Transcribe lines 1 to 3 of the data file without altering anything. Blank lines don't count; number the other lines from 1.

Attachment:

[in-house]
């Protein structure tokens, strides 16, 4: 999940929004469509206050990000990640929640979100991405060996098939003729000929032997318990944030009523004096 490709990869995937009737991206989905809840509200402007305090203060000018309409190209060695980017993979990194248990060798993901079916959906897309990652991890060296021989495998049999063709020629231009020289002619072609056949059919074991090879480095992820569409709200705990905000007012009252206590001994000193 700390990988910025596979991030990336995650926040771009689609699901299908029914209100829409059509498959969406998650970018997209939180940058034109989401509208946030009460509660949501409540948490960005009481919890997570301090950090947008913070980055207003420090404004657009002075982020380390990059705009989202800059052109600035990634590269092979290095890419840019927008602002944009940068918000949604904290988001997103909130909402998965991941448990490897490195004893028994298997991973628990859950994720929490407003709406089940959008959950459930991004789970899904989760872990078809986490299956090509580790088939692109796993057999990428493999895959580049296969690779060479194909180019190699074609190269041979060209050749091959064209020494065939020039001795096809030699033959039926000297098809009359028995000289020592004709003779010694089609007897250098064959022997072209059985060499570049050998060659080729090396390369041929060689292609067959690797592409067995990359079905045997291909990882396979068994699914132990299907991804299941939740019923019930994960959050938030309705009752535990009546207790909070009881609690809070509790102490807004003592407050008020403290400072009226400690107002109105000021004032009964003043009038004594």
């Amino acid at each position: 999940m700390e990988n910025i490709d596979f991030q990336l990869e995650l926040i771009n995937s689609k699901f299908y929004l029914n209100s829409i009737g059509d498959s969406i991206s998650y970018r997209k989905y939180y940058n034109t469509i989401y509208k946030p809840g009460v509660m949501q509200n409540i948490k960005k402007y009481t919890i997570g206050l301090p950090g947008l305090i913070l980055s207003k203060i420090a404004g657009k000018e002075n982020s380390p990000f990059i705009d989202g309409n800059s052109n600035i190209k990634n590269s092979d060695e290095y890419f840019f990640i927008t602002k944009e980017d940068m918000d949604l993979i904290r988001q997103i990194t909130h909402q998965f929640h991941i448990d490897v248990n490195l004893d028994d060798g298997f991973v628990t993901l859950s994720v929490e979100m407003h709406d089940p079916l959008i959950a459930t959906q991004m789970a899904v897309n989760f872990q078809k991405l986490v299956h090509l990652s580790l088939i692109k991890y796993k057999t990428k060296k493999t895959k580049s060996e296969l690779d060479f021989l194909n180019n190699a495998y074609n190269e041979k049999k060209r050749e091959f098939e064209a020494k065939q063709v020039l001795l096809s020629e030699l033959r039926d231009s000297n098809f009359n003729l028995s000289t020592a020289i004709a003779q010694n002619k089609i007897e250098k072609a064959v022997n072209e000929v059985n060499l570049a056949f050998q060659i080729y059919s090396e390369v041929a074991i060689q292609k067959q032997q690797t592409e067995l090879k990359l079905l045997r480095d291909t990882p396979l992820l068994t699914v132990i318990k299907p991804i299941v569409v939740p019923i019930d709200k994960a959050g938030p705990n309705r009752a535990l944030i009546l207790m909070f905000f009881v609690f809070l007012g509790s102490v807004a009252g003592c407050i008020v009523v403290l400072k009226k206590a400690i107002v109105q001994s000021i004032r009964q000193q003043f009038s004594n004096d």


[in-house]
């Protein structure tokens, strides 16, 4: 999940929004469509206050990000990640929640979100991405060996098939003729000929032997318990944030009523004096 490709990869995937009737991206989905809840509200402007305090203060000018309409190209060695980017993979990194248990060798993901079916959906897309990652991890060296021989495998049999063709020629231009020289002619072609056949059919074991090879480095992820569409709200705990905000007012009252206590001994000193 700390990988910025596979991030990336995650926040771009689609699901299908029914209100829409059509498959969406998650970018997209939180940058034109989401509208946030009460509660949501409540948490960005009481919890997570301090950090947008913070980055207003420090404004657009002075982020380390990059705009989202800059052109600035990634590269092979290095890419840019927008602002944009940068918000949604904290988001997103909130909402998965991941448990490897490195004893028994298997991973628990859950994720929490407003709406089940959008959950459930991004789970899904989760872990078809986490299956090509580790088939692109796993057999990428493999895959580049296969690779060479194909180019190699074609190269041979060209050749091959064209020494065939020039001795096809030699033959039926000297098809009359028995000289020592004709003779010694089609007897250098064959022997072209059985060499570049050998060659080729090396390369041929060689292609067959690797592409067995990359079905045997291909990882396979068994699914132990299907991804299941939740019923019930994960959050938030309705009752535990009546207790909070009881609690809070509790102490807004003592407050008020403290400072009226400690107002109105000021004032009964003043009038004594």
């Amino acid at each position: 999940m700390e990988n910025i490709d596979f991030q990336l990869e995650l926040i771009n995937s689609k699901f299908y929004l029914n209100s829409i009737g059509d498959s969406i991206s998650y970018r997209k989905y939180y940058n034109t469509i989401y509208k946030p809840g009460v509660m949501q509200n409540i948490k960005k402007y009481t919890i997570g206050l301090p950090g947008l305090i913070l980055s207003k203060i420090a404004g657009k000018e002075n982020s380390p990000f990059i705009d989202g309409n800059s052109n600035i190209k990634n590269s092979d060695e290095y890419f840019f990640i927008t602002k944009e980017d940068m918000d949604l993979i904290r988001q997103i990194t909130h909402q998965f929640h991941i448990d490897v248990n490195l004893d028994d060798g298997f991973v628990t993901l859950s994720v929490e979100m407003h709406d089940p079916l959008i959950a459930t959906q991004m789970a899904v897309n989760f872990q078809k991405l986490v299956h090509l990652s580790l088939i692109k991890y796993k057999t990428k060296k493999t895959k580049s060996e296969l690779d060479f021989l194909n180019n190699a495998y074609n190269e041979k049999k060209r050749e091959f098939e064209a020494k065939q063709v020039l001795l096809s020629e030699l033959r039926d231009s000297n098809f009359n003729l028995s000289t020592a020289i004709a003779q010694n002619k089609i007897e250098k072609a064959v022997n072209e000929v059985n060499l570049a056949f050998q060659i080729y059919s090396e390369v041929a074991i060689q292609k067959q032997q690797t592409e067995l090879k990359l079905l045997r480095d291909t990882p396979l992820l068994t699914v132990i318990k299907p991804i299941v569409v939740p019923i019930d709200k994960a959050g938030p705990n309705r009752a535990l944030i009546l207790m909070f905000f009881v609690f809070l007012g509790s102490v807004a009252g003592c407050i008020v009523v403290l400072k009226k206590a400690i107002v109105q001994s000021i004032r009964q000193q003043f009038s004594n004096d």